Stripped to its essence, torturing prisoners is morally wrong and unproductive. Yet political leaders made a deliberate decision to throw out the well-established legal framework that has long made America the gold standard for human rights throughout the world. The administration left our soldiers, case officers, and intelligence agents in a fog of ambiguity. They were told to take the gloves off without knowing what the limits were.

In a series of secret memos and correspondence, some of which have still not been provided to Congress, top level lawyers engaged in a wholesale rewriting of human rights laws. In rewriting our human rights laws, the administration consistently overruled the objection of experienced military personnel and diplomats.

As Secretary of State Colin Powell warned the White House:

It will reverse over a century of U.S. policy and practice in supporting the Geneva Conventions and undermine the protections of the law of war for our troops.

Senior Defense officials were warned that changing the rules could lead to so-called ``force drift,'' in which, without clearer guidance, the level of force applied to an uncooperative detainee might well result in torture.

When leaders didn't like what they heard, they cut off the criticism. When Secretary Powell raised concerns about the decision not to apply the Geneva Conventions to the conflict in Afghanistan, White House Counsel Gonzales cut him out of the process. When lawyers objected to the radical views in the Bybee Torture Memorandum, Defense Department General Counsel Haynes cut them out of the process and made the memo official policy for the entire military.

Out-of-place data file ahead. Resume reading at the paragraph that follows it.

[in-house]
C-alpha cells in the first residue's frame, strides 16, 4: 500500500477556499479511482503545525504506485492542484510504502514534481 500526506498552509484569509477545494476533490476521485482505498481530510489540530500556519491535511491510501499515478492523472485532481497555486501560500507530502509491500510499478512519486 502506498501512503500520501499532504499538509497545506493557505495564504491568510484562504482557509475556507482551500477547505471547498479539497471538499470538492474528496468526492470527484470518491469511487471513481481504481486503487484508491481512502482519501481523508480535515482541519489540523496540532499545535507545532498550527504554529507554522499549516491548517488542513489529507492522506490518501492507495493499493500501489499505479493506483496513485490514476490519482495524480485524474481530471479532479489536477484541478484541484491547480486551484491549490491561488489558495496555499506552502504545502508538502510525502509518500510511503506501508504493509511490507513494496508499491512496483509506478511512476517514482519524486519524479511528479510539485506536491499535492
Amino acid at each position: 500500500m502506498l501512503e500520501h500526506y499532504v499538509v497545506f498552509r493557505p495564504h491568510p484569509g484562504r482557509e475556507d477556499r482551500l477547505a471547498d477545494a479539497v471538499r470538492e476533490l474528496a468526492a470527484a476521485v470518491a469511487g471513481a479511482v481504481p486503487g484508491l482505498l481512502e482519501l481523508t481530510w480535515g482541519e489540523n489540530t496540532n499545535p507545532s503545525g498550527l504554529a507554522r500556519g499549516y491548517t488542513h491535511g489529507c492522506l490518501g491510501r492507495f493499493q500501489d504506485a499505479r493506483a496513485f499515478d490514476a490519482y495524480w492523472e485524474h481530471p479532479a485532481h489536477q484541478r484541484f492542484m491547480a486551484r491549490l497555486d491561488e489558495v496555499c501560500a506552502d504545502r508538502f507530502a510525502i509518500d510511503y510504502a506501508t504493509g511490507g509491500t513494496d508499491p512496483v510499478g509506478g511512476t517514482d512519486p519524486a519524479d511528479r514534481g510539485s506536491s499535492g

What happened here was not a reasoned response to 9/11--an objective reassessment of our rules and policies to account for the rise in terrorism. Instead, the leaders used 9/11 to undermine any constraints on the power of the President, and the country has been paying a high price for their arrogance ever since.

Dozens of administration memoranda involving post-9/11 detention and interrogation have come to light in the past year. Yet, in not one of these memos is there an appreciation of how well the existing rules served the Nation in past conflicts. Not one of them explains why the Army's interrogation manual, which discusses dozens of effective techniques that comply with domestic and international law, no longer serves America's interests. Not one of them comments on how compliance with the Geneva Conventions protects U.S. soldiers.